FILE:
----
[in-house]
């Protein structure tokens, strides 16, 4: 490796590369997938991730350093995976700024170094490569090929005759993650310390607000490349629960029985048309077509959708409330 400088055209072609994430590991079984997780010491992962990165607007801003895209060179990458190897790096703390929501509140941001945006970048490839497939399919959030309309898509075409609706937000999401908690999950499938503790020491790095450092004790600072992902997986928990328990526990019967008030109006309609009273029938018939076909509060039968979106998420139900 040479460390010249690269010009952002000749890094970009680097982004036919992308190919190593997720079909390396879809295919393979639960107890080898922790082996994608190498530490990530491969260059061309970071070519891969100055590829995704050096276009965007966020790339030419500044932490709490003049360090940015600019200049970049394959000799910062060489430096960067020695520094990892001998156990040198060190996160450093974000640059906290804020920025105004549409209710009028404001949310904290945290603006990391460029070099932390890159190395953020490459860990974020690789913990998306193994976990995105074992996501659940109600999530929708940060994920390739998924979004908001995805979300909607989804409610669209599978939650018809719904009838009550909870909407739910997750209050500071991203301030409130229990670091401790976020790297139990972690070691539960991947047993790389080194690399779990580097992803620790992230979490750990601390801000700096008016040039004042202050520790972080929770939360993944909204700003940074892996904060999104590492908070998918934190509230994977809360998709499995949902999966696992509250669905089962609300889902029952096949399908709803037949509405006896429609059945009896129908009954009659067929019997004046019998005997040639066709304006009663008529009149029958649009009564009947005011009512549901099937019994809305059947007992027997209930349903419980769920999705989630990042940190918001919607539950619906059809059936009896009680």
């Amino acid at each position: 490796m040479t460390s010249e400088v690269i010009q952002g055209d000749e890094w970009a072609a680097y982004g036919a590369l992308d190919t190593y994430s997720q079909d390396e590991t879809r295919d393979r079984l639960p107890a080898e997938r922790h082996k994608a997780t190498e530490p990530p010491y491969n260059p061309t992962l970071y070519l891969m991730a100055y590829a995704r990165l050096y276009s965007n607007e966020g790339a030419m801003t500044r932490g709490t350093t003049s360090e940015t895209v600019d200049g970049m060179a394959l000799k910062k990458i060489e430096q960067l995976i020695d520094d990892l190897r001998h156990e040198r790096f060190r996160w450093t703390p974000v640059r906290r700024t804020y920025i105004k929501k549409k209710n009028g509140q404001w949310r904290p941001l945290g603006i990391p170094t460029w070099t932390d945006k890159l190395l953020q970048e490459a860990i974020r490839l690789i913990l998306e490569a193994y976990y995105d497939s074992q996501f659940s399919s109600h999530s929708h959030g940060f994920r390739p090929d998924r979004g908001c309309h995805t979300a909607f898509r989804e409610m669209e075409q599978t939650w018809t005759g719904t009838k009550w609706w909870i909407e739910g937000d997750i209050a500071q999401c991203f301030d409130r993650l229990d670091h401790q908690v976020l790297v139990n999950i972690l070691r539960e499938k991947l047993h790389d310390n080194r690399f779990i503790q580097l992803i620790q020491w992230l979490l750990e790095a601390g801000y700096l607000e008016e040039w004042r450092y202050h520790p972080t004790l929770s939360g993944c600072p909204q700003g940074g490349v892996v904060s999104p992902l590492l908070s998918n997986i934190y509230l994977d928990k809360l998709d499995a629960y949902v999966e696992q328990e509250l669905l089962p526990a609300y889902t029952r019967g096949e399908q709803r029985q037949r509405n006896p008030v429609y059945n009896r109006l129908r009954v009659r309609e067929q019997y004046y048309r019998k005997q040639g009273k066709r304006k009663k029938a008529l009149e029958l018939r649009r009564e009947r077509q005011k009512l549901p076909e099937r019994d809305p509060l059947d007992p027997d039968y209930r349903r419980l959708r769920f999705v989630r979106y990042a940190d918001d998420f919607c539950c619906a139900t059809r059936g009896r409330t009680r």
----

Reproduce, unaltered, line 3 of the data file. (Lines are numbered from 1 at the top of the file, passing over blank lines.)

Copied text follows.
């Amino acid at each position: 490796m040479t460390s010249e400088v690269i010009q952002g055209d000749e890094w970009a072609a680097y982004g036919a590369l992308d190919t190593y994430s997720q079909d390396e590991t879809r295919d393979r079984l639960p107890a080898e997938r922790h082996k994608a997780t190498e530490p990530p010491y491969n260059p061309t992962l970071y070519l891969m991730a100055y590829a995704r990165l050096y276009s965007n607007e966020g790339a030419m801003t500044r932490g709490t350093t003049s360090e940015t895209v600019d200049g970049m060179a394959l000799k910062k990458i060489e430096q960067l995976i020695d520094d990892l190897r001998h156990e040198r790096f060190r996160w450093t703390p974000v640059r906290r700024t804020y920025i105004k929501k549409k209710n009028g509140q404001w949310r904290p941001l945290g603006i990391p170094t460029w070099t932390d945006k890159l190395l953020q970048e490459a860990i974020r490839l690789i913990l998306e490569a193994y976990y995105d497939s074992q996501f659940s399919s109600h999530s929708h959030g940060f994920r390739p090929d998924r979004g908001c309309h995805t979300a909607f898509r989804e409610m669209e075409q599978t939650w018809t005759g719904t009838k009550w609706w909870i909407e739910g937000d997750i209050a500071q999401c991203f301030d409130r993650l229990d670091h401790q908690v976020l790297v139990n999950i972690l070691r539960e499938k991947l047993h790389d310390n080194r690399f779990i503790q580097l992803i620790q020491w992230l979490l750990e790095a601390g801000y700096l607000e008016e040039w004042r450092y202050h520790p972080t004790l929770s939360g993944c600072p909204q700003g940074g490349v892996v904060s999104p992902l590492l908070s998918n997986i934190y509230l994977d928990k809360l998709d499995a629960y949902v999966e696992q328990e509250l669905l089962p526990a609300y889902t029952r019967g096949e399908q709803r029985q037949r509405n006896p008030v429609y059945n009896r109006l129908r009954v009659r309609e067929q019997y004046y048309r019998k005997q040639g009273k066709r304006k009663k029938a008529l009149e029958l018939r649009r009564e009947r077509q005011k009512l549901p076909e099937r019994d809305p509060l059947d007992p027997d039968y209930r349903r419980l959708r769920f999705v989630r979106y990042a940190d918001d998420f919607c539950c619906a139900t059809r059936g009896r409330t009680r």